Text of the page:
Some basic statistical techniques for Product Managers

Introduction

Data analysis is one of the main challenges that a Product Manager (PM) needs to face off. However it is very difficult to find PMs with enough analytical skills to solve even simple analytical problems. I’m not talking about KPIs and metrics definitions, since more of PMs feel comfortable defining the proper metrics to track the evolution of the features that are launched to production. My focus on this paper is rather on the basic statistical tools that PMs should have in their backpacks to avoid being fooled by the hidden devil who live behind the data.

Descriptive Statistics

The first step when you start to dive deep into your data lake is getting a statistical description of your data sample. Of course, some basic intuitions can be extracted just launching an SQL query, but given that data samples are not very intuitive, in addition to the dangers of the confirmation bias, it is very worthwhile to display some very basic statistical analysis to double check that we won’t follow a wrong analytical path.

Summary statistics

Summary statistics are used to summarize a set of observations, in order to communicate the largest amount of information as simply as possible*. We will use the following metrics:

  1. Arithmetic mean
  2. Standard deviation
  3. The sample minimum (smallest observation)
  4. The lower quartile or first quartile (25%)
  5. The median (the middle value) (50%)
  6. The upper quartile or third quartile (75%)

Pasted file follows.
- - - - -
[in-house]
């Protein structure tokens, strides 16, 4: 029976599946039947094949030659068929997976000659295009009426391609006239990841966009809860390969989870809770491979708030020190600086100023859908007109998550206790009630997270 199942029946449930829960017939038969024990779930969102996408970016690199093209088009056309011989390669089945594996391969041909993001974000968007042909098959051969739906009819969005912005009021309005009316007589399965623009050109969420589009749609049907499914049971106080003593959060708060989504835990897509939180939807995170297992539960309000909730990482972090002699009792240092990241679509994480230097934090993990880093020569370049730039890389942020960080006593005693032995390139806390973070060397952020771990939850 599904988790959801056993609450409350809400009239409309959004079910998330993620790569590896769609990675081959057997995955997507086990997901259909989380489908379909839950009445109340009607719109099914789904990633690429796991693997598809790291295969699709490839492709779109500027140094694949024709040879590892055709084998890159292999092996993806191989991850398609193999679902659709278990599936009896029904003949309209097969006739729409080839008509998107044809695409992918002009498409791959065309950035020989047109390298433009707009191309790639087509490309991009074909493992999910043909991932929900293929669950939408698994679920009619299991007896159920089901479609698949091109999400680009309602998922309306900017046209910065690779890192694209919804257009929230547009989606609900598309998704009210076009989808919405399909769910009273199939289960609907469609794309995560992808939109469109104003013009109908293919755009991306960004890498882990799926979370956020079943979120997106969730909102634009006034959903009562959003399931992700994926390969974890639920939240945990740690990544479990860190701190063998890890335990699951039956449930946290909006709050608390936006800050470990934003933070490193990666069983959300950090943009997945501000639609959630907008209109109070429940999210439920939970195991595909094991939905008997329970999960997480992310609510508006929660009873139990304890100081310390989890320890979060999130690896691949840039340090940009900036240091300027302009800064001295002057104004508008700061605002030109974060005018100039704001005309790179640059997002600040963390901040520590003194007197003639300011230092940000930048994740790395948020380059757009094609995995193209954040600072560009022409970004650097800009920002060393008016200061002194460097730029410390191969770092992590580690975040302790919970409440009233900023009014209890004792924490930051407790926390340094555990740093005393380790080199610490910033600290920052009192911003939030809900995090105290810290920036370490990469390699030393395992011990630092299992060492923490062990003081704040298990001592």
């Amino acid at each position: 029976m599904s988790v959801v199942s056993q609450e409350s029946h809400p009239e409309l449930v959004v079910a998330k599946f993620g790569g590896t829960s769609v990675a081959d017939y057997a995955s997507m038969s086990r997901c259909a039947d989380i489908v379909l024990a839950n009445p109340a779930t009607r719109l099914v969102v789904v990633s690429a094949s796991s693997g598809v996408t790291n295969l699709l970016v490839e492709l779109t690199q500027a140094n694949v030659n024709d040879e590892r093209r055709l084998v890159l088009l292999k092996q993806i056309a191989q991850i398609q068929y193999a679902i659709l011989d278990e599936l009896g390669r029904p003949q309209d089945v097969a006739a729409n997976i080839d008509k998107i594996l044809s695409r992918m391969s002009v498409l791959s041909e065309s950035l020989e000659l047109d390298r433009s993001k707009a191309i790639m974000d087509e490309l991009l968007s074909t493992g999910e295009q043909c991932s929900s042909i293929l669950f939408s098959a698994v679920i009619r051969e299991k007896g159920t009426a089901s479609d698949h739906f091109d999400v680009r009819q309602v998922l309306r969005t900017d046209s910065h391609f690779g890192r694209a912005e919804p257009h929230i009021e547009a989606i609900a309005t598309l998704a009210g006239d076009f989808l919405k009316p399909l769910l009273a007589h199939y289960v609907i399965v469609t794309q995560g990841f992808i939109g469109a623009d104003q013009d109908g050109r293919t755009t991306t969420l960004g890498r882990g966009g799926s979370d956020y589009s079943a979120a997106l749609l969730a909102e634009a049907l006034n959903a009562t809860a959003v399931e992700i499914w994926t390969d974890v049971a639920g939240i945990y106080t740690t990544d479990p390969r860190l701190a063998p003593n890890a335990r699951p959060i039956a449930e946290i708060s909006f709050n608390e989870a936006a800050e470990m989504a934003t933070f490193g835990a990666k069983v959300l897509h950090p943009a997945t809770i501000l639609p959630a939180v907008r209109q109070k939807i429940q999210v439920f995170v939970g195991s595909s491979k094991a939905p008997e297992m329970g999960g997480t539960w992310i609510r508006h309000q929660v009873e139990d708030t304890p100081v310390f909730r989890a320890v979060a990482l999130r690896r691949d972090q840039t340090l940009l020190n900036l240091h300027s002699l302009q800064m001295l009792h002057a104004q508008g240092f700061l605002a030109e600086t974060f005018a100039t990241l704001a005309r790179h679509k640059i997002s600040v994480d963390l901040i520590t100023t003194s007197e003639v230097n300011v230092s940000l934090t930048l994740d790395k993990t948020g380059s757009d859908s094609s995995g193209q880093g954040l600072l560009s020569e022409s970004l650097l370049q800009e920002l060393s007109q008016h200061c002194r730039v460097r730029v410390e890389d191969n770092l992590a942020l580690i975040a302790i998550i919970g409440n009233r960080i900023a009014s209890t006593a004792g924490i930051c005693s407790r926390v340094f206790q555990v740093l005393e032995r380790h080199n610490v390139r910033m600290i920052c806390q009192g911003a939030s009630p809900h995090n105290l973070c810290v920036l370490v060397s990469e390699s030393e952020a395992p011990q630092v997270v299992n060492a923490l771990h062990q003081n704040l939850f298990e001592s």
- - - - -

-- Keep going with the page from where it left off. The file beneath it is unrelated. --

7. The sample maximum (largest observation)

Python recipe for Summary statistics

Getting statistical summaries with Pandas (the python library for advanced data analysis) is very straightforward.

import pandas as pd

df = pd.read_csv("your_file", sep=";", names = ["column_1","column_2"])
df.describe('column_to_describe')

Line Plots

Once you have a numerical summary of your data sample, the next step is moving forward with some very basic data visualization techniques. Lines plots are quite useful, specially when you are dealing with a temporal dimension. I will provide more detail in another tutorial about how to work with Time Series but just a basic line plot can help you a lot to understand how your data sample behave across the time.

Python recipe for line plots

Plotting your data with pandas is again quite simple

import pandas as pd
import matplotlib.pyplot as plt

df = pd.read_csv("your_file", sep=";", names = ["column_1","column_2"])
df.plot(x='column_to_plot_x_axis', y='column_to_plot_y_axis', figsize=(18,4))
plt.show()

Shape of the distribution

Plotting the probability distribution of your data sample is, by far, the simplest visualization technique to detect anomalies in your data.

Python recipe for Probability Distribution

Probability distribution can be plotted using pandas plot function just setting the kind parameter to kde (Kernel Density Estimation) which is a non-parametric way to estimate the probability density function.

import pandas as pd
import matplotlib.pyplot as plt

df = pd.read_csv("your_file", sep=";", names = ["column_1","column_2"])
df.plot(y='column_to_plot', kind='kde', figsize=(18,4))
plt.show()

Outliers analysis

Outliers analysis is important for data cleaning and anomalies detection.

Box and Whisker plots